Finish Training like a Pro
5/30/2008 | by
By Katherine Bontrager
Tried-and-true potty training tips are among the most coveted of insider information for parents, anxiously traded at play dates and in chat rooms. So what tips do parents offer for smooth sailing to a happily potty trained child?
The Allure of Being All Grown Up
“Training my older son was easy,” says Melissa Prusher of Manalapan, N.J. “He really wanted [real] underwear, and I told him if I bought them then he’d have to give his diapers up. He said, ‘OK,’ and we went to [the store] to purchase Toy Story … underwear.”
But things didn’t go quite as planned. “When we got home, he didn’t want to give up his diaper,” says Prusher. “So I loaded him back into the car and went back to [the store] to return the underwear. As he was crying, I told him to make a choice. And he did. He chose the underwear and gave up his diaper that very day.”
Encouragement Never Hurts
Encouragement and rewards can do wonders. “To encourage our son to go No. 2 on the potty, we told him that for every five times he went, he’d get a new [toy],” says Shannan Boyer of Cincinnati, Ohio. “We also purchased special soap, complete with a cartoon character on it, to encourage him and make it fun to wash his hands.”
Prusher wholeheartedly agrees. “I think parents need to be creative, patient and play up the thrill of wearing underwear,” she says. “Here, we are all about the cool factor!”
Encouragement and praise for a job well done goes great distances in little minds. “We cheer every time our son goes to the bathroom,” Boyer says. “He gets so excited and is so proud. He just beams with pride.”
Setting a Goal – and Sticking with It
Robin Nolan’s son loved using the potty but then promptly regressed at the age of 2 1/2. “We have a new baby, so suddenly our son wasn’t interested in using the potty,” says the Carson City, Nev., mom. “I told him all weekend before we started Montessori school that no diapers were allowed in school and that he had to wear big-boy pants. Guess what? He was ready. He’s been a trouper and even takes himself to the bathroom. Just picking a time and date and making it non-negotiable helps a lot.”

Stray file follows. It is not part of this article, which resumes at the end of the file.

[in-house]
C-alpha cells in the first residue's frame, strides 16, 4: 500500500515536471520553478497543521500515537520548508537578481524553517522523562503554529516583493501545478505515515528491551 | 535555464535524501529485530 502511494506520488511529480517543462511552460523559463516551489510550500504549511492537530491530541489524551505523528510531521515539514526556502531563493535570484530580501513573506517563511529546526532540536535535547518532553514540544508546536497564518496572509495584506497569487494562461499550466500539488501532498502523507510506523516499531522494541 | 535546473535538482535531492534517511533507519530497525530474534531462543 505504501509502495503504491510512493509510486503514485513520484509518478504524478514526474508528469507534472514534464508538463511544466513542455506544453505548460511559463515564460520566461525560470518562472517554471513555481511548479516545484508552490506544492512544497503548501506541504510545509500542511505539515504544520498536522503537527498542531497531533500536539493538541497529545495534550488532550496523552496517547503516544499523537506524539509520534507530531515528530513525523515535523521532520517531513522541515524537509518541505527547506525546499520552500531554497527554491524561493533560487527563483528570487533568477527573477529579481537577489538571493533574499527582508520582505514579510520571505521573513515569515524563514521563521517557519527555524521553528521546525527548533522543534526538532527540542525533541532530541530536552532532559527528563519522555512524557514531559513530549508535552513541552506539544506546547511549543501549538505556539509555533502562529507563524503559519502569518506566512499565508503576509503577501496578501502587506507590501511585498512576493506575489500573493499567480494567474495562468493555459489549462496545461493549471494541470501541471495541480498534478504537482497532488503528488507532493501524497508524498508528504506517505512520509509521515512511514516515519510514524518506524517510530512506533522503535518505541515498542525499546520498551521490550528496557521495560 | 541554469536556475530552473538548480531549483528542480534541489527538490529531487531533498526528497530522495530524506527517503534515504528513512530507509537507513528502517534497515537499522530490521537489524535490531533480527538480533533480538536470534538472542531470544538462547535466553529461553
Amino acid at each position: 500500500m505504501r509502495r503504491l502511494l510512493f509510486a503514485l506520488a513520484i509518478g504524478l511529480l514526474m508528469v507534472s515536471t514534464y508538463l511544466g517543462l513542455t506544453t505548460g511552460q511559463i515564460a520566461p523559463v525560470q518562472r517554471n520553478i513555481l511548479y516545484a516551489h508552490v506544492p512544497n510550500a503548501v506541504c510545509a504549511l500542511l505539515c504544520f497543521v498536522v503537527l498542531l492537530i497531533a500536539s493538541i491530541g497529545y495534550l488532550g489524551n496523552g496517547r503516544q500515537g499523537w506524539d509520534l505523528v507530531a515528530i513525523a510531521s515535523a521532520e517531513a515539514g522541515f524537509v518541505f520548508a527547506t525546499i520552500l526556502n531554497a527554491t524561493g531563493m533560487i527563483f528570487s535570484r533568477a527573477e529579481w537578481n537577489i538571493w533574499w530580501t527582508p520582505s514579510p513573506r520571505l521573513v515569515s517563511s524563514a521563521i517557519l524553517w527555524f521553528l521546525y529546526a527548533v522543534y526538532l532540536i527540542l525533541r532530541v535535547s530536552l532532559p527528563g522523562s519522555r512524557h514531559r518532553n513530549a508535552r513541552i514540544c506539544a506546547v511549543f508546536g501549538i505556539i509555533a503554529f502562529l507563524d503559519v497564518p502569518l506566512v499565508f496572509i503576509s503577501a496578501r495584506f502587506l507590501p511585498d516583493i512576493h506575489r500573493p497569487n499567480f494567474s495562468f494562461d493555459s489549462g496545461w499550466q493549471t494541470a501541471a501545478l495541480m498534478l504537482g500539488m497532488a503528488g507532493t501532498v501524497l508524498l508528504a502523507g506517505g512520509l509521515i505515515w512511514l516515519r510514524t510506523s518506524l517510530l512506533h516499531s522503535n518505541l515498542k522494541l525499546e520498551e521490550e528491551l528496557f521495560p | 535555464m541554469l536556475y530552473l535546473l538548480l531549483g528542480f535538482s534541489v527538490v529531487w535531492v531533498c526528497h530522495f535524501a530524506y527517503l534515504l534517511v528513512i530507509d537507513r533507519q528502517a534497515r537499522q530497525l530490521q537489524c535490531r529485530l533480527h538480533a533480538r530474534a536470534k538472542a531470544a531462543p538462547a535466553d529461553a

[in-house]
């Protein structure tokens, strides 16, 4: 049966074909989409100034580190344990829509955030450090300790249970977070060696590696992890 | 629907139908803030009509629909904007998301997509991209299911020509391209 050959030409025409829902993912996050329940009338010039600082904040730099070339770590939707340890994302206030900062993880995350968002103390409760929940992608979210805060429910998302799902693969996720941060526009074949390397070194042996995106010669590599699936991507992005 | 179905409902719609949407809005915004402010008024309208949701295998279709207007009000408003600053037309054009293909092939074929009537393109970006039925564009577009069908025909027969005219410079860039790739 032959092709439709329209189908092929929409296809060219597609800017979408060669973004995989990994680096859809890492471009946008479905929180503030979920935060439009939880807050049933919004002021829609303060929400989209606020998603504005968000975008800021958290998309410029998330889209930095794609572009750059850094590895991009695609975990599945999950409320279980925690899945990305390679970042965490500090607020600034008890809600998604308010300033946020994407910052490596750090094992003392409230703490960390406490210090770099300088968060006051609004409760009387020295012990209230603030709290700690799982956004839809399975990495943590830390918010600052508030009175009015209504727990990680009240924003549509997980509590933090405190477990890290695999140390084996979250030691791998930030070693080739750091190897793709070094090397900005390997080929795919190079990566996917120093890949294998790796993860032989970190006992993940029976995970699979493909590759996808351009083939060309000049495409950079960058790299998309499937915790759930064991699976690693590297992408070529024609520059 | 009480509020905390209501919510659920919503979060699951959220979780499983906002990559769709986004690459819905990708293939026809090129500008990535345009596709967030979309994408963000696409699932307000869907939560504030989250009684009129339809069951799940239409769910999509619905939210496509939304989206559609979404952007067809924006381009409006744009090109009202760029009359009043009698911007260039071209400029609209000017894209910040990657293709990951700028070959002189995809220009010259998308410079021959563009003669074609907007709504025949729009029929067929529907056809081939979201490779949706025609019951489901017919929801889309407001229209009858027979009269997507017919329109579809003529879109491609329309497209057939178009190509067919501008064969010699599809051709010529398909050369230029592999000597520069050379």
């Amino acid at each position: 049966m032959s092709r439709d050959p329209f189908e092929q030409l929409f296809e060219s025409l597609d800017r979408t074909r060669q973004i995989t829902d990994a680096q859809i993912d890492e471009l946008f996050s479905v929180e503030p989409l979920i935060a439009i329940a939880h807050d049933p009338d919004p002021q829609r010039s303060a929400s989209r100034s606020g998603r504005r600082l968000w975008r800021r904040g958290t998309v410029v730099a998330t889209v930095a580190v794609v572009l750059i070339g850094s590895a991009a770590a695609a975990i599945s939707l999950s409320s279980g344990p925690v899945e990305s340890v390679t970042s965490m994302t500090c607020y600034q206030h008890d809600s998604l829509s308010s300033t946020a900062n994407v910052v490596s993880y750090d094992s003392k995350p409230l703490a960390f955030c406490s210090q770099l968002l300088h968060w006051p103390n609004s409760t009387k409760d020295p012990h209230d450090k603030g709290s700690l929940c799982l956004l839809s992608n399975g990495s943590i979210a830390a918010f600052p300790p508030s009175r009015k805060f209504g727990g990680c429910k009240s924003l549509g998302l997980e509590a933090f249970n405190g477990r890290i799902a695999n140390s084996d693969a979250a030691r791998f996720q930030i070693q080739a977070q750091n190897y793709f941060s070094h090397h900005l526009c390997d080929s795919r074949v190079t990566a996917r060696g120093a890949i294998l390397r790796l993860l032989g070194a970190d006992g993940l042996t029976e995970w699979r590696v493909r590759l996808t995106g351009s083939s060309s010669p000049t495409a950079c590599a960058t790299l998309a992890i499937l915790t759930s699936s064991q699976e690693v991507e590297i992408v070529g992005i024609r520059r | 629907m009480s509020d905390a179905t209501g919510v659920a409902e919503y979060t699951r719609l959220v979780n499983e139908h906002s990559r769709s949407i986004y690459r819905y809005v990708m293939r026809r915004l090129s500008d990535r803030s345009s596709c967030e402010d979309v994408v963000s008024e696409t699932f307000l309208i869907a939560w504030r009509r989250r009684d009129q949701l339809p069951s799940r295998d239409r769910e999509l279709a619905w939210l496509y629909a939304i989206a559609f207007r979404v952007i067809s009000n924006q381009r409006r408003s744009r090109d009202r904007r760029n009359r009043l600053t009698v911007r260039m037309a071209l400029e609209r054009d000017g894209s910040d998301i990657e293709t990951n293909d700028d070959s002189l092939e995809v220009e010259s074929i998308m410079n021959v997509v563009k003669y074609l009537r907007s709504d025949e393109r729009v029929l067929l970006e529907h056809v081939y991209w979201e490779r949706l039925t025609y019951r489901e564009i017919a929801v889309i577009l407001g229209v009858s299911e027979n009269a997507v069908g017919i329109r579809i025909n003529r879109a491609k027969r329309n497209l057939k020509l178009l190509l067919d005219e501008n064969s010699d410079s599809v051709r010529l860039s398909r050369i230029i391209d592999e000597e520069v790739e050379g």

Going with What Works and Accepting What Doesn’t
“My younger son learned to potty train by … embracing nature,” admits Prusher. “We have a pool and while getting changed outside one day he started peeing, and we all cheered with excitement. From that minute on, every time we were outside by the pool, he wanted to pee! We ‘went with it’ for two weeks until he had the feeling down and transitioned him to the potty like the rest of the … preschoolers.”
But what works for one parent won’t for another. As with most tips, each child will respond uniquely. “One training tip that we tried that didn’t work was the placing of [circular cereal pieces] in the potty to encourage our son to ‘shoot’ them,” recalls Boyer. “He was so distraught that we were putting his favorite cereal in the toilet that he cried!”
Once your child has mastered the potty, remember that accidents are common, seasoned parents say. But there are ways you can help your child stay on the road to success.
“Once your child has made the final transition to underwear, be sure he is using the potty upon awakening, after each meal, before bed and about every couple hours during the day,” says Dr. Ari Brown, a pediatrician and mom of two. “Some children get distracted with their activities and ignore their body urges. If your child ‘forgets’ to use the potty and has accidents, you can set a timer while he’s playing to remind him to go on a regular basis.”
And once your child responds to urges and takes a break to go to the bathroom – even while playing – then you know you’ve truly finished potty training like a pro.